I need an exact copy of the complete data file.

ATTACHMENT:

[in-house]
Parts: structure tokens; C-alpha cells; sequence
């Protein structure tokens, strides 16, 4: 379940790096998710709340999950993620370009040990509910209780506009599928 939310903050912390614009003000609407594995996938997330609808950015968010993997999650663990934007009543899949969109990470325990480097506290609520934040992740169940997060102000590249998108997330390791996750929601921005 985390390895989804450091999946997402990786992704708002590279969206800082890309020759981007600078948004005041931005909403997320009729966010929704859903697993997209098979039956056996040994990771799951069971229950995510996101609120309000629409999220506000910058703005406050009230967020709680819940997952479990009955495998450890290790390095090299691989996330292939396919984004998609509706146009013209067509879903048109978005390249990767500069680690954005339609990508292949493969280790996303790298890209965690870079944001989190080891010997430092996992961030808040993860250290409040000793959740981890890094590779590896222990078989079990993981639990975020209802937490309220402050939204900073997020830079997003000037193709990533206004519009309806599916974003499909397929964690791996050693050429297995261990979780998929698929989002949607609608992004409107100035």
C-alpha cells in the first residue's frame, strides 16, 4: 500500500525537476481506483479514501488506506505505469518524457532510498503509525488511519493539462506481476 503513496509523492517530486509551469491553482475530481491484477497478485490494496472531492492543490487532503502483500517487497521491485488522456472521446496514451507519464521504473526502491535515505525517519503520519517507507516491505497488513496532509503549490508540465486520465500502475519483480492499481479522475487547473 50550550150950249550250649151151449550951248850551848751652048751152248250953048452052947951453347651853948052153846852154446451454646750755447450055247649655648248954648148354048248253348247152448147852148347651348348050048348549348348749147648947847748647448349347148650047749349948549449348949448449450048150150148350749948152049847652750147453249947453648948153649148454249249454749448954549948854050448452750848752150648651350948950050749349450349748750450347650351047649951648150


[in-house]
Parts: structure tokens; C-alpha cells; sequence
């Protein structure tokens, strides 16, 4: 379940790096998710709340999950993620370009040990509910209780506009599928 939310903050912390614009003000609407594995996938997330609808950015968010993997999650663990934007009543899949969109990470325990480097506290609520934040992740169940997060102000590249998108997330390791996750929601921005 985390390895989804450091999946997402990786992704708002590279969206800082890309020759981007600078948004005041931005909403997320009729966010929704859903697993997209098979039956056996040994990771799951069971229950995510996101609120309000629409999220506000910058703005406050009230967020709680819940997952479990009955495998450890290790390095090299691989996330292939396919984004998609509706146009013209067509879903048109978005390249990767500069680690954005339609990508292949493969280790996303790298890209965690870079944001989190080891010997430092996992961030808040993860250290409040000793959740981890890094590779590896222990078989079990993981639990975020209802937490309220402050939204900073997020830079997003000037193709990533206004519009309806599916974003499909397929964690791996050693050429297995261990979780998929698929989002949607609608992004409107100035």
C-alpha cells in the first residue's frame, strides 16, 4: 500500500525537476481506483479514501488506506505505469518524457532510498503509525488511519493539462506481476 503513496509523492517530486509551469491553482475530481491484477497478485490494496472531492492543490487532503502483500517487497521491485488522456472521446496514451507519464521504473526502491535515505525517519503520519517507507516491505497488513496532509503549490508540465486520465500502475519483480492499481479522475487547473 50550550150950249550250649151151449550951248850551848751652048751152248250953048452052947951453347651853948052153846852154446451454646750755447450055247649655648248954648148354048248253348247152448147852148347651348348050048348549348348749147648947847748647448349347148650047749349948549449348949448449450048150150148350749948152049847652750147453249947453648948153649148454249249454749448954549948854050448452750848752150648651350948950050749349450349748750450347650351047649951648150